Iraq | News | WHO support saves lives of people injured in the frontlines of Mosul

WHO support saves lives of people injured in the frontlines of Mosul

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Medical staff in an emergency roomWHO and Iraqi health authorities have established 5 trauma stabilization points and 3 field hospitals. Aspen Medical.23 April 2017 – With almost half of all major hospitals in Ninewa Governorate, Iraq, being non-functional, the medical capacity of secondary and tertiary hospitals to treat severely wounded people from Mosul has significantly reduced. In response, WHO and Iraqi health authorities have established 5 trauma stabilization points on the frontlines of east and west Mosul, established 3 field hospitals in Bartalla managed by Samaritan’s Purse and in Athba and Hamam al-Alil managed by Aspen Medical, and prepositioned 46 ambulances to strengthen referral services. Athba and Hamam al-Alil field hospitals have a maternity wing established by UNFPA. WHO and the Erbil Directorate of Health have strengthened surgical capability and post-operative care services in the Emergency Hospital in Erbil, where severe cases are being referred for specialized care. WHO will establish a fourth field hospital in a location to be determined by the health authorities.

As of 20 April, more than 8000 trauma cases from east and west Mosul, 75% of them civilians, have been treated in 5 hospitals, including Athba and Bartalla Field Hospitals, and Shikhan Hospital in Ninewa, and the Emergency and West Emergency hospitals in Erbil. Almost two thirds of all patients are children under the age of 15 and women, the majority requiring major surgery. Looking beyond the numbers are heart wrenching stories of survival by patients from west and east Mosul.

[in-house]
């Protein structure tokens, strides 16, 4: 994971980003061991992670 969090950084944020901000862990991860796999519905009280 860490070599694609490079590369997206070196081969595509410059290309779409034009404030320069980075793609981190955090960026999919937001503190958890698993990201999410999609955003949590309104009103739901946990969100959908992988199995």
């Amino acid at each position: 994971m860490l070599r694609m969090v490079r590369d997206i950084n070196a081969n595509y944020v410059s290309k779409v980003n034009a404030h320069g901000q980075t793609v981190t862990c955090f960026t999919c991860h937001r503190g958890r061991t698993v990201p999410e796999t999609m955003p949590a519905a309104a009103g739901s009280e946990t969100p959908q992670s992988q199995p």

A patient being pushed by medical staff on a medical stretcher on wheelsAs of 20 April, more than 8000 trauma cases from east and west Mosul, 75% of them civilians, have been treated. Aspen Medical. 19 year old Amina* and baby Aymaan*

19 year old pregnant Amina* had been trapped in the basement of her family home in west Mosul city for 20 days due to fighting in her neighbourhood. On the day she decided to flee to safety, luck was not on her side. As she ran out of her home, she was shot, the bullet entering through the right side of her abdomen, penetrating her uterus and exiting from the left side.

Amina, who was in her last trimester of pregnancy, sustained serious injuries. As she was transported to Athba Field Hospital in a WHO-donated ambulance, she was bleeding profusely but conscious, crying and fearful of losing her life and her unborn baby. The medical team of highly skilled surgeons, paramedics and nurses in the Field Hospital quickly conducted an ultrasound to establish the level of injuries that she had sustained. Miraculously, doctors could hear the baby’s heartbeat - an indication that he was still alive.

Racing against time to save both mother and baby, the medical team rushed her to the operating theatre for emergency surgery. Six minutes later, baby Ayman* was born after a successful emergency caesarean section. Baby Ayman had sustained minor injuries to his elbow, which was hit by the bullet that went through Amina’s abdomen. Doctors say that his elbow prevented the bullet from bursting the amniotic fluids in the uterus, possibly saving his life.